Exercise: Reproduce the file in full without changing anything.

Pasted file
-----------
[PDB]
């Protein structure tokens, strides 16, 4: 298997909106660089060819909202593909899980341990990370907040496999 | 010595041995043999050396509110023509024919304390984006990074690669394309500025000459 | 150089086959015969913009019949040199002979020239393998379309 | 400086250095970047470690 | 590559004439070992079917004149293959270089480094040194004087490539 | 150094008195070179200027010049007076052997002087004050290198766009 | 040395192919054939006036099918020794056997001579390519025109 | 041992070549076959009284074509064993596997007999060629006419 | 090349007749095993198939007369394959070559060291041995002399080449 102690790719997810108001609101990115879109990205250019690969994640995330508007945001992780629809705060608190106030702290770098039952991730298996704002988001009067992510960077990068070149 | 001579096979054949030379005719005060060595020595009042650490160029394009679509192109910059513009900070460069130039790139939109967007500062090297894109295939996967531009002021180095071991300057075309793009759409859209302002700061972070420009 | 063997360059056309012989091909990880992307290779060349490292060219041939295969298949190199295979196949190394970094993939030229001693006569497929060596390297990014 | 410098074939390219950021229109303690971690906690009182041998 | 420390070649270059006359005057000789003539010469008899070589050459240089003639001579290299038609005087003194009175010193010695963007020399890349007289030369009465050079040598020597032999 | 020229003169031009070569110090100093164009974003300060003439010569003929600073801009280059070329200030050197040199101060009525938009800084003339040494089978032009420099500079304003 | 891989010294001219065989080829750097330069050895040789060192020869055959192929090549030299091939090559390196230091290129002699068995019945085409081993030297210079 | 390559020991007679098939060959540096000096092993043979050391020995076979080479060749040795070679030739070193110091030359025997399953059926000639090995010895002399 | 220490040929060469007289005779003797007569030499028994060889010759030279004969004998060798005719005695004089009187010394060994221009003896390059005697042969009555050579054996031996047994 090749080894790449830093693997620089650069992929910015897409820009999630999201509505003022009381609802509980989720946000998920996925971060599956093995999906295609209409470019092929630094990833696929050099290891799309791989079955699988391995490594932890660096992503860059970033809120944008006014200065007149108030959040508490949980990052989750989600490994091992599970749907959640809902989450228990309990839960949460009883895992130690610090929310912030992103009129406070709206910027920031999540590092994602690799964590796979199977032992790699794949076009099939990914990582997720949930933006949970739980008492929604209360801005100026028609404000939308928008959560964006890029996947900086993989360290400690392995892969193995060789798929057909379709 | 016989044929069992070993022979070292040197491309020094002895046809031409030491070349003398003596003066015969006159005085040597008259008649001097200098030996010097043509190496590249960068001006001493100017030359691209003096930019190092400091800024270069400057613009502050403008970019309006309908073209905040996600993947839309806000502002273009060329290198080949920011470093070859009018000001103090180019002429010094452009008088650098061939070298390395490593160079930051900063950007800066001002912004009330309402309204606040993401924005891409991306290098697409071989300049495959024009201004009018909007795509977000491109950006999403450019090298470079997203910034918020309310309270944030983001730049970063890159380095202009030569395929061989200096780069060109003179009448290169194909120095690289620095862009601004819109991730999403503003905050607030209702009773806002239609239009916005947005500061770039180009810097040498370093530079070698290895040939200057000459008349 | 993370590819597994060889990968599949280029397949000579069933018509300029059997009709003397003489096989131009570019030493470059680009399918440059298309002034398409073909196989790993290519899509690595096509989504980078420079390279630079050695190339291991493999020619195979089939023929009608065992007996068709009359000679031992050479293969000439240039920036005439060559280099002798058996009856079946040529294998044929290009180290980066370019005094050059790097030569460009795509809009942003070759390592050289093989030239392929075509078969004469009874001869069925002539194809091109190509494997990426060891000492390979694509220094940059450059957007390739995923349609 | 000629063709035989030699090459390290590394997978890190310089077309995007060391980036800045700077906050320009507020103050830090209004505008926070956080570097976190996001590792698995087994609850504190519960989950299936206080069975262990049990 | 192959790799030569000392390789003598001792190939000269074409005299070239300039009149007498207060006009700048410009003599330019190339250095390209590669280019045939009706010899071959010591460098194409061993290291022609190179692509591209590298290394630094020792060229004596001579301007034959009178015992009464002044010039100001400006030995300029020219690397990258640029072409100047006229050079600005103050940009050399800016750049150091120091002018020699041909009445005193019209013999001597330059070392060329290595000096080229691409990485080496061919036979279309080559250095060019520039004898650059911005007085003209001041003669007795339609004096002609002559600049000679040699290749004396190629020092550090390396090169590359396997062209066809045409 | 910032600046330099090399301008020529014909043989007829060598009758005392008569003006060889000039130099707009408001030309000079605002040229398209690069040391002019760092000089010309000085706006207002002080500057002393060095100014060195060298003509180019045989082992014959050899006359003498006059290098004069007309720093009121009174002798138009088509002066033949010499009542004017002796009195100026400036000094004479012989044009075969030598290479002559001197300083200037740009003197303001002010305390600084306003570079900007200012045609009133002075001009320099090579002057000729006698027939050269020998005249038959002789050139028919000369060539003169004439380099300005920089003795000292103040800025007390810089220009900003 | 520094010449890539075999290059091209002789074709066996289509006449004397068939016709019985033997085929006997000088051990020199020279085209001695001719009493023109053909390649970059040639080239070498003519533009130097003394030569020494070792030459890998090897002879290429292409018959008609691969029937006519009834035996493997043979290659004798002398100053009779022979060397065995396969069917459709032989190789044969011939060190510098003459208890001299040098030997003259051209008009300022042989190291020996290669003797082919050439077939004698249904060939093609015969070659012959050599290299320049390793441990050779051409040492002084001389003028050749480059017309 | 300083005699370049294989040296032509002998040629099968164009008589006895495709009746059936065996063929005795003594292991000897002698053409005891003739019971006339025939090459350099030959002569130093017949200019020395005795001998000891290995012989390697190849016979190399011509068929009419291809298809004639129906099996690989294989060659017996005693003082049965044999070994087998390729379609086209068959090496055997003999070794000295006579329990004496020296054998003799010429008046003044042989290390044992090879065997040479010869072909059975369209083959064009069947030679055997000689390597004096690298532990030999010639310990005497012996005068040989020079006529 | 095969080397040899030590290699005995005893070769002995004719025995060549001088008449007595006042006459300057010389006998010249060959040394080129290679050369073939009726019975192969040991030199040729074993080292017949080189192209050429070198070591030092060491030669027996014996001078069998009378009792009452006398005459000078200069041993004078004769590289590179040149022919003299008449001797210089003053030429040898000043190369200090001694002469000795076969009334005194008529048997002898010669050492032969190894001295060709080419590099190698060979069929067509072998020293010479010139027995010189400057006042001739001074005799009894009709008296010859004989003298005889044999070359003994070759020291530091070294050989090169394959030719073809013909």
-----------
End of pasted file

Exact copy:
[PDB]
């Protein structure tokens, strides 16, 4: 298997909106660089060819909202593909899980341990990370907040496999 | 010595041995043999050396509110023509024919304390984006990074690669394309500025000459 | 150089086959015969913009019949040199002979020239393998379309 | 400086250095970047470690 | 590559004439070992079917004149293959270089480094040194004087490539 | 150094008195070179200027010049007076052997002087004050290198766009 | 040395192919054939006036099918020794056997001579390519025109 | 041992070549076959009284074509064993596997007999060629006419 | 090349007749095993198939007369394959070559060291041995002399080449 102690790719997810108001609101990115879109990205250019690969994640995330508007945001992780629809705060608190106030702290770098039952991730298996704002988001009067992510960077990068070149 | 001579096979054949030379005719005060060595020595009042650490160029394009679509192109910059513009900070460069130039790139939109967007500062090297894109295939996967531009002021180095071991300057075309793009759409859209302002700061972070420009 | 063997360059056309012989091909990880992307290779060349490292060219041939295969298949190199295979196949190394970094993939030229001693006569497929060596390297990014 | 410098074939390219950021229109303690971690906690009182041998 | 420390070649270059006359005057000789003539010469008899070589050459240089003639001579290299038609005087003194009175010193010695963007020399890349007289030369009465050079040598020597032999 | 020229003169031009070569110090100093164009974003300060003439010569003929600073801009280059070329200030050197040199101060009525938009800084003339040494089978032009420099500079304003 | 891989010294001219065989080829750097330069050895040789060192020869055959192929090549030299091939090559390196230091290129002699068995019945085409081993030297210079 | 390559020991007679098939060959540096000096092993043979050391020995076979080479060749040795070679030739070193110091030359025997399953059926000639090995010895002399 | 220490040929060469007289005779003797007569030499028994060889010759030279004969004998060798005719005695004089009187010394060994221009003896390059005697042969009555050579054996031996047994 090749080894790449830093693997620089650069992929910015897409820009999630999201509505003022009381609802509980989720946000998920996925971060599956093995999906295609209409470019092929630094990833696929050099290891799309791989079955699988391995490594932890660096992503860059970033809120944008006014200065007149108030959040508490949980990052989750989600490994091992599970749907959640809902989450228990309990839960949460009883895992130690610090929310912030992103009129406070709206910027920031999540590092994602690799964590796979199977032992790699794949076009099939990914990582997720949930933006949970739980008492929604209360801005100026028609404000939308928008959560964006890029996947900086993989360290400690392995892969193995060789798929057909379709 | 016989044929069992070993022979070292040197491309020094002895046809031409030491070349003398003596003066015969006159005085040597008259008649001097200098030996010097043509190496590249960068001006001493100017030359691209003096930019190092400091800024270069400057613009502050403008970019309006309908073209905040996600993947839309806000502002273009060329290198080949920011470093070859009018000001103090180019002429010094452009008088650098061939070298390395490593160079930051900063950007800066001002912004009330309402309204606040993401924005891409991306290098697409071989300049495959024009201004009018909007795509977000491109950006999403450019090298470079997203910034918020309310309270944030983001730049970063890159380095202009030569395929061989200096780069060109003179009448290169194909120095690289620095862009601004819109991730999403503003905050607030209702009773806002239609239009916005947005500061770039180009810097040498370093530079070698290895040939200057000459008349 | 993370590819597994060889990968599949280029397949000579069933018509300029059997009709003397003489096989131009570019030493470059680009399918440059298309002034398409073909196989790993290519899509690595096509989504980078420079390279630079050695190339291991493999020619195979089939023929009608065992007996068709009359000679031992050479293969000439240039920036005439060559280099002798058996009856079946040529294998044929290009180290980066370019005094050059790097030569460009795509809009942003070759390592050289093989030239392929075509078969004469009874001869069925002539194809091109190509494997990426060891000492390979694509220094940059450059957007390739995923349609 | 000629063709035989030699090459390290590394997978890190310089077309995007060391980036800045700077906050320009507020103050830090209004505008926070956080570097976190996001590792698995087994609850504190519960989950299936206080069975262990049990 | 192959790799030569000392390789003598001792190939000269074409005299070239300039009149007498207060006009700048410009003599330019190339250095390209590669280019045939009706010899071959010591460098194409061993290291022609190179692509591209590298290394630094020792060229004596001579301007034959009178015992009464002044010039100001400006030995300029020219690397990258640029072409100047006229050079600005103050940009050399800016750049150091120091002018020699041909009445005193019209013999001597330059070392060329290595000096080229691409990485080496061919036979279309080559250095060019520039004898650059911005007085003209001041003669007795339609004096002609002559600049000679040699290749004396190629020092550090390396090169590359396997062209066809045409 | 910032600046330099090399301008020529014909043989007829060598009758005392008569003006060889000039130099707009408001030309000079605002040229398209690069040391002019760092000089010309000085706006207002002080500057002393060095100014060195060298003509180019045989082992014959050899006359003498006059290098004069007309720093009121009174002798138009088509002066033949010499009542004017002796009195100026400036000094004479012989044009075969030598290479002559001197300083200037740009003197303001002010305390600084306003570079900007200012045609009133002075001009320099090579002057000729006698027939050269020998005249038959002789050139028919000369060539003169004439380099300005920089003795000292103040800025007390810089220009900003 | 520094010449890539075999290059091209002789074709066996289509006449004397068939016709019985033997085929006997000088051990020199020279085209001695001719009493023109053909390649970059040639080239070498003519533009130097003394030569020494070792030459890998090897002879290429292409018959008609691969029937006519009834035996493997043979290659004798002398100053009779022979060397065995396969069917459709032989190789044969011939060190510098003459208890001299040098030997003259051209008009300022042989190291020996290669003797082919050439077939004698249904060939093609015969070659012959050599290299320049390793441990050779051409040492002084001389003028050749480059017309 | 300083005699370049294989040296032509002998040629099968164009008589006895495709009746059936065996063929005795003594292991000897002698053409005891003739019971006339025939090459350099030959002569130093017949200019020395005795001998000891290995012989390697190849016979190399011509068929009419291809298809004639129906099996690989294989060659017996005693003082049965044999070994087998390729379609086209068959090496055997003999070794000295006579329990004496020296054998003799010429008046003044042989290390044992090879065997040479010869072909059975369209083959064009069947030679055997000689390597004096690298532990030999010639310990005497012996005068040989020079006529 | 095969080397040899030590290699005995005893070769002995004719025995060549001088008449007595006042006459300057010389006998010249060959040394080129290679050369073939009726019975192969040991030199040729074993080292017949080189192209050429070198070591030092060491030669027996014996001078069998009378009792009452006398005459000078200069041993004078004769590289590179040149022919003299008449001797210089003053030429040898000043190369200090001694002469000795076969009334005194008529048997002898010669050492032969190894001295060709080419590099190698060979069929067509072998020293010479010139027995010189400057006042001739001074005799009894009709008296010859004989003298005889044999070359003994070759020291530091070294050989090169394959030719073809013909």